corporate law, model law, simplified corporations, har-monization, Columbian SAS, Organization of American States
Colombian Law 1258 of 2008 introduced the Simplified Corpo-ration (Sociedad por Acciones Simplificada or SAS). This type of business entity included modern corporate law features such as sim-plified incorporation proceedings, full-fledged limited liability for its shareholders, and broad freedom of contract for the definition of housekeeping and governance rules. It also reduced old-fashioned prohibitions pertaining to shareholders and managers activities and reduced transaction costs. The SAS’s “opt-in” approach also has allowed for private parties to draft the most suitable agreements. The enabling provisions of Law 1258 have been the starting point for the preparation of at least three Model Law proposals presented before the Organization of American States (OAS), the United Na-tions Commission for International Trade Law (UNCITRAL), and the Pacific Alliance.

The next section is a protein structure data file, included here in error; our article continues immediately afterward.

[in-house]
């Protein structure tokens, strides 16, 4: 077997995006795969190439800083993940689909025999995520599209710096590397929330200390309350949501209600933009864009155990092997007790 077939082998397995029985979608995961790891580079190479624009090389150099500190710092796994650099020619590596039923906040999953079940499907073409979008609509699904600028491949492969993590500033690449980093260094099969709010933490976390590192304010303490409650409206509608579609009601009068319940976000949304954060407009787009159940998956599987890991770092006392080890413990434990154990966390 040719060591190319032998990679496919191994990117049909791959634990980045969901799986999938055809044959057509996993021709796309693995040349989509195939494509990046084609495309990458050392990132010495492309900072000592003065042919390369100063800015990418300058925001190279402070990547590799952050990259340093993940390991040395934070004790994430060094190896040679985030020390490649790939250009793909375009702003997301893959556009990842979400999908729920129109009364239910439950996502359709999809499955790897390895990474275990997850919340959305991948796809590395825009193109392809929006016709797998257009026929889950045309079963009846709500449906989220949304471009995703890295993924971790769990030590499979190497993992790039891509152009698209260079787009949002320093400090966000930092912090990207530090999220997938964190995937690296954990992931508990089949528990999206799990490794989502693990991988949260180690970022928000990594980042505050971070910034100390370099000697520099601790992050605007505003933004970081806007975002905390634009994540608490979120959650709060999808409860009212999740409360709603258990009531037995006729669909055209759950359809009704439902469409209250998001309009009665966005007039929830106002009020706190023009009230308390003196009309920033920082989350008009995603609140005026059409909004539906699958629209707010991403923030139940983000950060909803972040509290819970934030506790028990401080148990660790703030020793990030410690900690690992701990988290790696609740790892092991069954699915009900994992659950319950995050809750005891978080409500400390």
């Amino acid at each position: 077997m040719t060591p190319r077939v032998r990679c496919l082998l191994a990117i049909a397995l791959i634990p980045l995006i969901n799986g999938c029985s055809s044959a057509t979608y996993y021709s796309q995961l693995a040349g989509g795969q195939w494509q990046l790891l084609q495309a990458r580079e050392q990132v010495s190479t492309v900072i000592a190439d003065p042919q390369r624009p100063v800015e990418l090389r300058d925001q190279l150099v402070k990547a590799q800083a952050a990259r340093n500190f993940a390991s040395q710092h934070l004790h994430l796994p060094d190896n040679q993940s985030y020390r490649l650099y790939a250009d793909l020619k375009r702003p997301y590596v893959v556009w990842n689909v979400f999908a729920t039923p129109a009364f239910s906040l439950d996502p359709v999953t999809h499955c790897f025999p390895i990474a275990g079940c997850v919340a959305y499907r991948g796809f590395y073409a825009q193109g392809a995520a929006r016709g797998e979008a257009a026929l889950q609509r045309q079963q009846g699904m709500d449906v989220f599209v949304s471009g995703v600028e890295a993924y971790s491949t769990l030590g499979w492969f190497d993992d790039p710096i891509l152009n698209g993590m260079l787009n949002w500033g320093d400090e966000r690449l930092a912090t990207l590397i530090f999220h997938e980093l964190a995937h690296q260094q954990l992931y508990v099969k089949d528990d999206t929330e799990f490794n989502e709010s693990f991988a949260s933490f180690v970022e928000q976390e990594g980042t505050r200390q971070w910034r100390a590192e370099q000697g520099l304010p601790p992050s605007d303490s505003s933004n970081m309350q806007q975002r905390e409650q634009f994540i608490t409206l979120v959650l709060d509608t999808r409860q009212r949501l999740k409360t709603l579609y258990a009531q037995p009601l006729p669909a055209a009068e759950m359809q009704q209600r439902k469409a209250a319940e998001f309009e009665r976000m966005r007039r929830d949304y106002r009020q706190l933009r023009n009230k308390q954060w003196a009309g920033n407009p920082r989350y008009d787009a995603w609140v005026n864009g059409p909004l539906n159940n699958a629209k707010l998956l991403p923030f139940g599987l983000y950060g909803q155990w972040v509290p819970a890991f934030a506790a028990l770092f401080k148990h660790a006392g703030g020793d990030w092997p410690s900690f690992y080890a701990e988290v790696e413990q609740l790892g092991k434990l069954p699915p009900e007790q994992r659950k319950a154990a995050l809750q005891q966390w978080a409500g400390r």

Discussions on these draft legislative models have been under-way over the last few years at different bodies within these multina-tional organizations. Although some progress has been made in rec-ognizing the importance of providing some degree of harmonization in the field of closely held business enterprises, particularly in de-veloping jurisdictions, there are still significant obstacles that need to be surpassed before such model law is adopted. In June, 2017 the OAS General Assembly recommended to the Organization’s mem-ber States to adopt the Interamerican Model Law on Simplified Cor-porations. It is the first successful attempt for the international har-monization on the rules concerning business corporations.
Francisco Reyes Villamizar,
The Organization of American States’ Model Law on Simplified Corporations,
11 J. Civ. L. Stud.
Available at: https://digitalcommons.law.lsu.edu/jcls/vol11/iss1/2